Italy’s constitutional court on Wednesday rejected a petition calling for a referendum on a key plank of labour market legislation that was a flagship reform of ousted premier Matteo Renzi. The court rejected a trade union-sponsored petition calling for a vote to repeal the key provision of a law known as the Jobs Act, which made it easier for companies to hire and fire employees.
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The Jobs Act, made up of a package of reforms adopted in 2014-15, was seen as the most significant measure adopted under Renzi, who quit after losing a December referendum on unrelated constitutional questions. The court upheld the unions request for referendums on two other elements of Renzi’s labour market reforms – a voucher system for paying some employees payroll taxes and new rules on public sector tenders.
But as these are already subject to review, a referendum on them is not certain to take place. Had the court accepted the petitition for a referendum on Article 18, which was signed by 3.3 million people, the vote would have taken place between April and June.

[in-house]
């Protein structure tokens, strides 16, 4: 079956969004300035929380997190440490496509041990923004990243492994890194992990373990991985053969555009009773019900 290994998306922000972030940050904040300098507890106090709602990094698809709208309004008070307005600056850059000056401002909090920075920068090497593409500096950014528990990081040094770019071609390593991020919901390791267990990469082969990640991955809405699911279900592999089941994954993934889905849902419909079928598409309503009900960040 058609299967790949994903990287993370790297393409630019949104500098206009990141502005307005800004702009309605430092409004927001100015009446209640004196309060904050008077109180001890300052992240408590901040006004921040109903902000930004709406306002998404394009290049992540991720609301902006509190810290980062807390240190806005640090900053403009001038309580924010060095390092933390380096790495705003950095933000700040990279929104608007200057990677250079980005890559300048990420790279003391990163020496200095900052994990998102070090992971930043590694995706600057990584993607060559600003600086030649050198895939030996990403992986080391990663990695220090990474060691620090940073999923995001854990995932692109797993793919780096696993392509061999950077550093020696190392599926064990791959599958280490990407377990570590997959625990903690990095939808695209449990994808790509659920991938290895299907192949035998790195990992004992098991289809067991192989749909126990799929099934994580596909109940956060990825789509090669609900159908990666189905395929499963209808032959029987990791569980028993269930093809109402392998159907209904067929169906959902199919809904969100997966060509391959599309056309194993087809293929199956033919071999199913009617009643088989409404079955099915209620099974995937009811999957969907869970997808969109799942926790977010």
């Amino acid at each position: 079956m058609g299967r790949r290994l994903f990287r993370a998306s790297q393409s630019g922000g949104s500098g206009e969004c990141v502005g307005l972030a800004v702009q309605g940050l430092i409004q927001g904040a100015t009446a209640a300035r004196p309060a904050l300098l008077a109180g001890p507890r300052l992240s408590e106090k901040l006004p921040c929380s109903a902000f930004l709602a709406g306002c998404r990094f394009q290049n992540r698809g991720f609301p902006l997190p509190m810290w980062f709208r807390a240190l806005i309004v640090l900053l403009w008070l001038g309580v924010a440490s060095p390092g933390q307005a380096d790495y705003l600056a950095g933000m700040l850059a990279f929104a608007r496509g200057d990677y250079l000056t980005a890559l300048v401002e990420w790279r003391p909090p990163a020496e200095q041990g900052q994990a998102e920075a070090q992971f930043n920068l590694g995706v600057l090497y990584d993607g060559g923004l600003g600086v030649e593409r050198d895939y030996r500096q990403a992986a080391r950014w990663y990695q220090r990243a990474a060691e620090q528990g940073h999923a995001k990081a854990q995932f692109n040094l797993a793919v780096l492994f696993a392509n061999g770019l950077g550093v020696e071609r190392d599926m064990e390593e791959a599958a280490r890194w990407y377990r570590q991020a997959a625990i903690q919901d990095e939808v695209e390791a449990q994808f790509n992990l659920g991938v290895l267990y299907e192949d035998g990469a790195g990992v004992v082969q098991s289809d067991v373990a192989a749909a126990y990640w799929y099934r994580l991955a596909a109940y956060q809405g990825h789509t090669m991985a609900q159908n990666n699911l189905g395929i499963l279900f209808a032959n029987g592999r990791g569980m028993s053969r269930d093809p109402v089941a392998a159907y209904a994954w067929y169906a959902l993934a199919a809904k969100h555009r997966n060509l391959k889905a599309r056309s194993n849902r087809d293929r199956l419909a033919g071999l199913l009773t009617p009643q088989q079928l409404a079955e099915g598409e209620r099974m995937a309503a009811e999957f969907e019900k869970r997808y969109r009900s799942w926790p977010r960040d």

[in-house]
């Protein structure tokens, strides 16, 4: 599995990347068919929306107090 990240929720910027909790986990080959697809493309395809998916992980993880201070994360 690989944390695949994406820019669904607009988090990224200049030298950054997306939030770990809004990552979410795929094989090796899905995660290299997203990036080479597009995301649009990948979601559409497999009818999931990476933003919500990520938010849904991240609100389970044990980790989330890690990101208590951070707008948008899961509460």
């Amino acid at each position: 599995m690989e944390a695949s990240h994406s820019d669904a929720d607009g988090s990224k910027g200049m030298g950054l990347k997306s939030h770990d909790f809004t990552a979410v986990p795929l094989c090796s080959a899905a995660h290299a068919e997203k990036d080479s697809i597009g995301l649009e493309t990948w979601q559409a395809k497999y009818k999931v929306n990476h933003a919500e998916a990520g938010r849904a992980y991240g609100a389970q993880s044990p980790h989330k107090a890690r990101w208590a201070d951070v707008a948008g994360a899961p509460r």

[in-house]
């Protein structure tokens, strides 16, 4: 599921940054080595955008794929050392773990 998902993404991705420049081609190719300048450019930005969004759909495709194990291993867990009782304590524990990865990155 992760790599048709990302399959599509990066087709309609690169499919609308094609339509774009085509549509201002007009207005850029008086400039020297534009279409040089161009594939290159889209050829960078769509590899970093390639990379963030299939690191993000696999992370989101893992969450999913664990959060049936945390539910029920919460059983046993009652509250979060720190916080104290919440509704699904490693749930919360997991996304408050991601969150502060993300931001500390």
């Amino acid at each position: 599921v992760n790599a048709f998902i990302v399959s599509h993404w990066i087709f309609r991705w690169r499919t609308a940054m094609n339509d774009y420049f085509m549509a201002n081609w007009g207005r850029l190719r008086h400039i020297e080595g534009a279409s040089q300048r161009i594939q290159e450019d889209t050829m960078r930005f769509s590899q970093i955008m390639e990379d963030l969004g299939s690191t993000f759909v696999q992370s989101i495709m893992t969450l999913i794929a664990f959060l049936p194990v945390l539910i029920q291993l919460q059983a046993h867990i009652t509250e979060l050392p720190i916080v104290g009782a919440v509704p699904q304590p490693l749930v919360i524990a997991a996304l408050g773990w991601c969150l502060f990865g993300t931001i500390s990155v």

Political observers said that could have prompted the current centre-left government to go to the polls as early as March to avoid the risk of having to fight an election in the aftermath of another referendum setback.
Today’s decision will also be seen as a boost for Renzi’s chances of a comeback. He wants to lead his Democratic Party into the election but that would have been politically impossible if a reform he had championed had been rejected by voters.
Renzi and his allies say the Jobs Act has introduced long overdue flexibility into the Italian labour market and claim it is already fostering job creation. Its critics say it has diluted workers’ rights with no sign of it generating new jobs.
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